Refractive errors are the most common ocular disorders worldwide and may lead to blindness. Although this trait is highly heritable, identification of susceptibility genes has been challenging. We conducted a genome-wide association study for refractive error in 5,328 individuals from a Dutch population-based study with replication in four independent cohorts (combined 10,280 individuals in the replication stage). We identified a significant association at chromosome 15q14 (rs634990, P = 2.21 × 10−14). The odds ratio of myopia compared to hyperopia for the minor allele (minor allele frequency = 0.47) was 1.41 (95% CI 1.16–1.70) for individuals heterozygous for the allele and 1.83 (95% CI 1.42–2.36) for individuals homozygous for the allele. The associated locus is near two genes that are expressed in the retina, GJD2 and ACTC1, and appears to harbor regulatory elements which may influence transcription of these genes. Our data suggest that common variants at 15q14 influence susceptibility for refractive errors in the general population.
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Gene Expression Omnibus
Major funding of the work performed in The Netherlands came from the Netherlands Organisation of Scientific Research (NWO); Erasmus Medical Center and Erasmus University, Rotterdam, The Netherlands; Netherlands Organization for Health Research and Development (ZonMw); UitZicht; the Research Institute for Diseases in the Elderly; the Ministry of Education, Culture and Science; the Ministry for Health, Welfare and Sports; the European Commission (DG XII); the Municipality of Rotterdam; the Netherlands Genomics Initiative (NGI)/NWO; Center for Medical Systems Biology of NGI; Lijf en Leven; M.D. Fonds; H. Stichting; Oogfonds Nederland; Stichting Nederlands Oogheelkundig Onderzoek; Swart van Essen; Bevordering van Volkskracht; Blindenhulp; Landelijke Stichting voor Blinden en Slechtzienden; Rotterdamse Vereniging voor Blindenbelangen; OOG; Algemene Nederlandse Vereniging ter Voorkoming van Blindheid; the Rotterdam Eye Hospital Research Foundation; Laméris Ootech; Topcon Europe; and Heidelberg Engineering. We thank A. Hooghart, C. Brussee, R. Bernaerts-Biskop, P. van Hilten, P. Arp, M. Jhamai, M. Moorhouse, J. Vergeer, M. Verkerk, S. Bervoets and P. van der Spek for help in execution of the study.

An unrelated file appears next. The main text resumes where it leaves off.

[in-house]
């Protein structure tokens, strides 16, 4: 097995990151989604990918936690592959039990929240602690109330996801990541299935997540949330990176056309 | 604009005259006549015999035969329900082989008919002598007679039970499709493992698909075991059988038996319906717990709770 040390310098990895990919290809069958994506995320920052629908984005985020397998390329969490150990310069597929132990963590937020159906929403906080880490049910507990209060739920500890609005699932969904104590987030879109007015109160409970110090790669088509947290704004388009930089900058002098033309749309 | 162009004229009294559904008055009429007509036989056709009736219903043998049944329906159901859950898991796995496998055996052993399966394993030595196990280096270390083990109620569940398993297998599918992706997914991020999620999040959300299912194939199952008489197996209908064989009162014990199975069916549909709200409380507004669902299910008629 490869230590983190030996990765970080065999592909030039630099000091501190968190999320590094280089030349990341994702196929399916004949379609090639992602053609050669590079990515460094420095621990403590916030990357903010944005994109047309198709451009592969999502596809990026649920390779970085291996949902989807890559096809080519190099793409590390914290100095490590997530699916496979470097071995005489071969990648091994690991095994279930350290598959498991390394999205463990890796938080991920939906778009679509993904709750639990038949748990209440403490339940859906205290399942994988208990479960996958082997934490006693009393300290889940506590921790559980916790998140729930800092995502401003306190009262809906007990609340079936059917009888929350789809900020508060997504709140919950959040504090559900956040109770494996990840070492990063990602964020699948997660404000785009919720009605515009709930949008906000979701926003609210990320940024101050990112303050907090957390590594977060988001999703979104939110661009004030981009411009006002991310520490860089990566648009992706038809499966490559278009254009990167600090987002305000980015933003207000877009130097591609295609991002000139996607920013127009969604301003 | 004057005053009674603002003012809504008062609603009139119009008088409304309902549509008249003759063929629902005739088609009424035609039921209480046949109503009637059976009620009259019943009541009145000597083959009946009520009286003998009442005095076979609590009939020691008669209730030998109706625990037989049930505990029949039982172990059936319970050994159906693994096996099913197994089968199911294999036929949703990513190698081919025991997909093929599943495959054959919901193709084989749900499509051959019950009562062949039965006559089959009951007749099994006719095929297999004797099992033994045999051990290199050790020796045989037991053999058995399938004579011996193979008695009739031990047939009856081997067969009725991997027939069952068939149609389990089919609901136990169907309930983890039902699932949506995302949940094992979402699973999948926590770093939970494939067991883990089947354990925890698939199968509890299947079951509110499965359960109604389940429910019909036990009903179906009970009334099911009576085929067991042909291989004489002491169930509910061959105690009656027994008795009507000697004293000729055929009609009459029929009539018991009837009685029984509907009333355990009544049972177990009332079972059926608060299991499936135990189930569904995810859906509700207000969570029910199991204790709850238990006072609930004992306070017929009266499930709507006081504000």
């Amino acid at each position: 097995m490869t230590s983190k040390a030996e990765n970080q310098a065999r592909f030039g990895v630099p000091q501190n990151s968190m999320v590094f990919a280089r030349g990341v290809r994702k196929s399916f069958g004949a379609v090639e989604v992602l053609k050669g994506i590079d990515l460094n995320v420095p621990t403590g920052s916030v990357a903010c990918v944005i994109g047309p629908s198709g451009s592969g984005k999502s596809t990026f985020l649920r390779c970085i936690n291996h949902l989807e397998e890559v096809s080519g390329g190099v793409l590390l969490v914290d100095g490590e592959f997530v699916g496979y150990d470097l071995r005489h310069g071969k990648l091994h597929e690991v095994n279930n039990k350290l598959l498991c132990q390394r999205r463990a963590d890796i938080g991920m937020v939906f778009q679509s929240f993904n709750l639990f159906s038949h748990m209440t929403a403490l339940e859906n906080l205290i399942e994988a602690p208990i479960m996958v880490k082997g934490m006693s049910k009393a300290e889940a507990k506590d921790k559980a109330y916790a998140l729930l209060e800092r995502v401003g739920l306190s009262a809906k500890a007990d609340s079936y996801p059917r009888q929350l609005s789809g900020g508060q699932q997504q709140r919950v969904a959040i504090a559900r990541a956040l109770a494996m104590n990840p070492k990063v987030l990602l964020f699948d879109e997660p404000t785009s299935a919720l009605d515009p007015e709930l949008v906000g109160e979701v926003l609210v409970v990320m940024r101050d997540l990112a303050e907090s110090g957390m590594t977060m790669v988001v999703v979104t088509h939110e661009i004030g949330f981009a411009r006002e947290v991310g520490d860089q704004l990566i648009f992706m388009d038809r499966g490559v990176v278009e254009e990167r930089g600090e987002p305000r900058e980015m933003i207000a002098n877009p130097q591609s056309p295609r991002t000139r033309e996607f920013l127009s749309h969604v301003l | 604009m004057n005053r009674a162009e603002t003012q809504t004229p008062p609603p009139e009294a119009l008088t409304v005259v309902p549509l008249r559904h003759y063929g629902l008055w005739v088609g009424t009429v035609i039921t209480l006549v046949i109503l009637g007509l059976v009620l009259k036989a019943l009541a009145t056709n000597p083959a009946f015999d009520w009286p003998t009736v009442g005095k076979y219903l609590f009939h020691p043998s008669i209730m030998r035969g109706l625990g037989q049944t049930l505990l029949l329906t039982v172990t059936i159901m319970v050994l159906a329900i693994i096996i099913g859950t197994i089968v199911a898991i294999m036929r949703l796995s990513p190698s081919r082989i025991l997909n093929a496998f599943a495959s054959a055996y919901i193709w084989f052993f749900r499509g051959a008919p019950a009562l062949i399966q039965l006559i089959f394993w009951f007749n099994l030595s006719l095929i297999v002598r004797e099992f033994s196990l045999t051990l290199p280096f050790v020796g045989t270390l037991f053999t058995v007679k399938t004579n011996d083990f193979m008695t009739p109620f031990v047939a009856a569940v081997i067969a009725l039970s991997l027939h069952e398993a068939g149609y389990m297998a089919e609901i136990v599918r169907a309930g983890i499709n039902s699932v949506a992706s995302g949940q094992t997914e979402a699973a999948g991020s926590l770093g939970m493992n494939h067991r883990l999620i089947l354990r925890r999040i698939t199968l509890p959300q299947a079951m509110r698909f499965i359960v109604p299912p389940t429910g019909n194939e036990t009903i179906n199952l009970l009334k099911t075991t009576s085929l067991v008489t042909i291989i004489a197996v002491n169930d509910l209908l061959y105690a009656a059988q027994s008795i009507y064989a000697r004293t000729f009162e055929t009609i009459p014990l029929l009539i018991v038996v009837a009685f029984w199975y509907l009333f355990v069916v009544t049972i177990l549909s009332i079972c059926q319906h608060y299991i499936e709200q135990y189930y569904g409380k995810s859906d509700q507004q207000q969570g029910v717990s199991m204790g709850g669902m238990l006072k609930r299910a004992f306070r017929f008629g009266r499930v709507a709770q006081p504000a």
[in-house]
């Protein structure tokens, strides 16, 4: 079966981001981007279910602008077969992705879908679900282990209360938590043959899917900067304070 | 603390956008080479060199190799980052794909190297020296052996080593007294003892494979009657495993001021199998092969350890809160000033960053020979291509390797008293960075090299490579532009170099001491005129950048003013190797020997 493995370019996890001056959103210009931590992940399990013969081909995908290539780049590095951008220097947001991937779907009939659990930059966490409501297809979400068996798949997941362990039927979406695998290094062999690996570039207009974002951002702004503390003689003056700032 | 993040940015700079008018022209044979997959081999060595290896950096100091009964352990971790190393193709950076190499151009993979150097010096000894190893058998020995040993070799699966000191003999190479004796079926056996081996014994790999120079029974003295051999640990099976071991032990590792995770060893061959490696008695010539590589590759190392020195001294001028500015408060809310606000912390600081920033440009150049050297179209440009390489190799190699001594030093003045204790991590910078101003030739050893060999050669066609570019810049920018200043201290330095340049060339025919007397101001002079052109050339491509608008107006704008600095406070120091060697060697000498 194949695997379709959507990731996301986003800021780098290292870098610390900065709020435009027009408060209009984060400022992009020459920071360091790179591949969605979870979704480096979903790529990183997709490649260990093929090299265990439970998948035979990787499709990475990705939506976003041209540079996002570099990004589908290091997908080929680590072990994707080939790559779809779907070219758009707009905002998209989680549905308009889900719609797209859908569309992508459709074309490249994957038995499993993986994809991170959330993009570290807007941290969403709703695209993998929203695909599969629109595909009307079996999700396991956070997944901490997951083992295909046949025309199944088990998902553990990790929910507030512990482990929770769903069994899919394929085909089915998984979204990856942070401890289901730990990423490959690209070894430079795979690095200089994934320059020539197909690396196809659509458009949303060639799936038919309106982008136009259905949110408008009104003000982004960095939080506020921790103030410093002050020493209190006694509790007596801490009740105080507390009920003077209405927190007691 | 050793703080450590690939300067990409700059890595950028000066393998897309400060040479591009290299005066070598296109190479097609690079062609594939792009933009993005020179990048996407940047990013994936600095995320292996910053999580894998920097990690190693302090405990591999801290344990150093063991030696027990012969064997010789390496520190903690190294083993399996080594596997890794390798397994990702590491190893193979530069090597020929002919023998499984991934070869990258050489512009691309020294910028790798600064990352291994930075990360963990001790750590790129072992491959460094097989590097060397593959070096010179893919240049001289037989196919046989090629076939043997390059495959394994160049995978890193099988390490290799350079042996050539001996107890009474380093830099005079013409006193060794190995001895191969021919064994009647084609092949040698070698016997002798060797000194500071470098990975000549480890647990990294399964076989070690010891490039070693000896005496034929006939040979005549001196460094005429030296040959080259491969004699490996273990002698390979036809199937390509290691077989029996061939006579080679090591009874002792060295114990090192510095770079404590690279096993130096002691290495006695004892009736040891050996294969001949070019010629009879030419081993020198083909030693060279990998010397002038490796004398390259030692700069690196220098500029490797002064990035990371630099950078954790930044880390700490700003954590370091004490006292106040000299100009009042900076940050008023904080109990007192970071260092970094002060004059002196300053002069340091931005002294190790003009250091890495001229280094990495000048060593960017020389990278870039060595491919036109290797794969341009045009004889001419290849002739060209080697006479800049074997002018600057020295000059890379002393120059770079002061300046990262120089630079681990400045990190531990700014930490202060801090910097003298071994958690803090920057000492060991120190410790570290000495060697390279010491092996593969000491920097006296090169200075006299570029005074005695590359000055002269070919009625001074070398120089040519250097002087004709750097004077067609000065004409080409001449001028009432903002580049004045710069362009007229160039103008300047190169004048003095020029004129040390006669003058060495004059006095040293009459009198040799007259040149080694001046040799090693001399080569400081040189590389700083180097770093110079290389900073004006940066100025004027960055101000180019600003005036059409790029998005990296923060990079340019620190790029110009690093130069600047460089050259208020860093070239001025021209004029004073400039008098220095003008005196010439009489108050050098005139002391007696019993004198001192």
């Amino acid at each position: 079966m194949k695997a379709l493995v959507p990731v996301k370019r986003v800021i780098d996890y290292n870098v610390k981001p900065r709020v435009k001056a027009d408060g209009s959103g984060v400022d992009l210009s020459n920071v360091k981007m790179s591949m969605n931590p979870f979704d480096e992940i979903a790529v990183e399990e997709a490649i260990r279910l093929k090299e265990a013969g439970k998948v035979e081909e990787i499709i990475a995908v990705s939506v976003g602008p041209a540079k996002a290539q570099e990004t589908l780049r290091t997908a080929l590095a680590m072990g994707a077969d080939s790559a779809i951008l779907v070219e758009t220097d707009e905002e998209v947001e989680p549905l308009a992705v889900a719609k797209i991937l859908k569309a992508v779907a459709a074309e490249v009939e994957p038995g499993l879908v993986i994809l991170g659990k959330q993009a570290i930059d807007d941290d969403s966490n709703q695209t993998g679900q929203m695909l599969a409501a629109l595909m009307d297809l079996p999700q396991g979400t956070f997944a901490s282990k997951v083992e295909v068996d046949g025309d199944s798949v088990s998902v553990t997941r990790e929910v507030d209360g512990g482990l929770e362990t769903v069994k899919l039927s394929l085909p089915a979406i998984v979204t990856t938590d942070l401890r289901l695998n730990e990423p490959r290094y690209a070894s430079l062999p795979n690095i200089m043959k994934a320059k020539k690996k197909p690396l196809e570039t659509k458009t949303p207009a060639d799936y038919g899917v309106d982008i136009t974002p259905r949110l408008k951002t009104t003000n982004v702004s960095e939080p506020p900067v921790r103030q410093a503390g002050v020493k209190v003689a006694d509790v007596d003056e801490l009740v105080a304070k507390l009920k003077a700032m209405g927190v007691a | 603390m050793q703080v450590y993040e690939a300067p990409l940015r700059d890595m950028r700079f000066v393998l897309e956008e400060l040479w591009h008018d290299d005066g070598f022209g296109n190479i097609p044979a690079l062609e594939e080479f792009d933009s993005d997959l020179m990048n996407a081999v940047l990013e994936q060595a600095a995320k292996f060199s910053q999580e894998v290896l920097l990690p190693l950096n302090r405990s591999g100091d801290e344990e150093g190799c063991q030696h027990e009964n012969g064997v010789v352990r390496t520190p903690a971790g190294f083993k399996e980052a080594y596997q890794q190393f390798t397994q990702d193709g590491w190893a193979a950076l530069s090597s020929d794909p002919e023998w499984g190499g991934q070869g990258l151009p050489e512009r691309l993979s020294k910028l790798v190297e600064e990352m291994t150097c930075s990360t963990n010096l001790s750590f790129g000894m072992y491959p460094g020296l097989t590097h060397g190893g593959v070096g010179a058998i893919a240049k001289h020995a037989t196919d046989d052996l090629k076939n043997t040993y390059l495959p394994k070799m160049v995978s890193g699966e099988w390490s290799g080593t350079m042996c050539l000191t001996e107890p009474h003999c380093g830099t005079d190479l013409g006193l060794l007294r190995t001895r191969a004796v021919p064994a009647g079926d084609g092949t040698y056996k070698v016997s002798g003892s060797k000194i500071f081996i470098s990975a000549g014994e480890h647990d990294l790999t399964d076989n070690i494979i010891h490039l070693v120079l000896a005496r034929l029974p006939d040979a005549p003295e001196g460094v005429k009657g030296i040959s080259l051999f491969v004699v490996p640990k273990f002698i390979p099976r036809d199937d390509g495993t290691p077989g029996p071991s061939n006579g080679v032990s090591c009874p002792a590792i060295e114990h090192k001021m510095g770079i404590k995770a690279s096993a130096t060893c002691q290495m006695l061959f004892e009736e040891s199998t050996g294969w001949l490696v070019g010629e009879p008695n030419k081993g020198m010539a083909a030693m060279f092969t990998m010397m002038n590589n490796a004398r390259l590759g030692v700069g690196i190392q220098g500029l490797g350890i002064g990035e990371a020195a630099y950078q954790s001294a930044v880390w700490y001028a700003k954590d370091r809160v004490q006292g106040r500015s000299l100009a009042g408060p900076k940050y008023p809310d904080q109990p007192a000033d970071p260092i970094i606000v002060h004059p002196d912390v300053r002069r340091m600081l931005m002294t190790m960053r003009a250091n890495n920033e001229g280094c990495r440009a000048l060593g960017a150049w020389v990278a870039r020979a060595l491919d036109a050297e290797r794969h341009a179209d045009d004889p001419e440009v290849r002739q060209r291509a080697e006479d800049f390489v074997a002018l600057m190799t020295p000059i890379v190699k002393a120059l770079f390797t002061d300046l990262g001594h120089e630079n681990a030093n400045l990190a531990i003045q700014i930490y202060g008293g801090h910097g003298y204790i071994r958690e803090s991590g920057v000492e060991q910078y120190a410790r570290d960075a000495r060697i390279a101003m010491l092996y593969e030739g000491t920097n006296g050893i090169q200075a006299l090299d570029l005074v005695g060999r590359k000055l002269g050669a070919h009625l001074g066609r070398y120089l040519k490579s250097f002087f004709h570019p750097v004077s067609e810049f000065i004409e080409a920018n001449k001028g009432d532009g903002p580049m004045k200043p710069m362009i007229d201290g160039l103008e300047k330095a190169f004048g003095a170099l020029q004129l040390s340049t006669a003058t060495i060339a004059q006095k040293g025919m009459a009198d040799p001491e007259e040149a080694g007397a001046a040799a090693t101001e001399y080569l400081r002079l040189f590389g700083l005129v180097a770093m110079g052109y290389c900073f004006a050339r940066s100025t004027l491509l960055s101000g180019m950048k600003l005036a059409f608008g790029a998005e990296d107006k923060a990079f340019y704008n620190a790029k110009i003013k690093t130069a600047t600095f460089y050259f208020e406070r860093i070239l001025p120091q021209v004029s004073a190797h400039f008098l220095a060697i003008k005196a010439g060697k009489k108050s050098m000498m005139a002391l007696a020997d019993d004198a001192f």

TwinsUK acknowledges the Wellcome Trust, the European Union MyEuropia Marie Curie Research Training Network, Guide Dogs for the Blind Association, the European Community's Seventh Framework Programme (FP7/2007-2013)/grant agreement HEALTH-F2-2008-201865-GEFOS and (FP7/2007-2013), European Network of Genetic and Genomic Epidemiology (ENGAGE) project grant agreement HEALTH-F4-2007-201413 and the FP-5 GenomEUtwin Project (QLG2-CT-2002-01254), Biotechnology and Biological Sciences Research Council (G20234), Department of Health via US National Institutes of Health, (National Eye Institute grant RO1EY018246), and the Center for Inherited Disease Research. TwinsUK thanks G. Surdulescu, L. Peltonen, P. Deloukas, M. Lathrop, D. Goldstein, A. Palotie and C. Day for help in execution of the study and analyses.
Supplementary Tables 1–5 and Supplementary Figues 1–3.
About this article
British Journal of Ophthalmology (2019)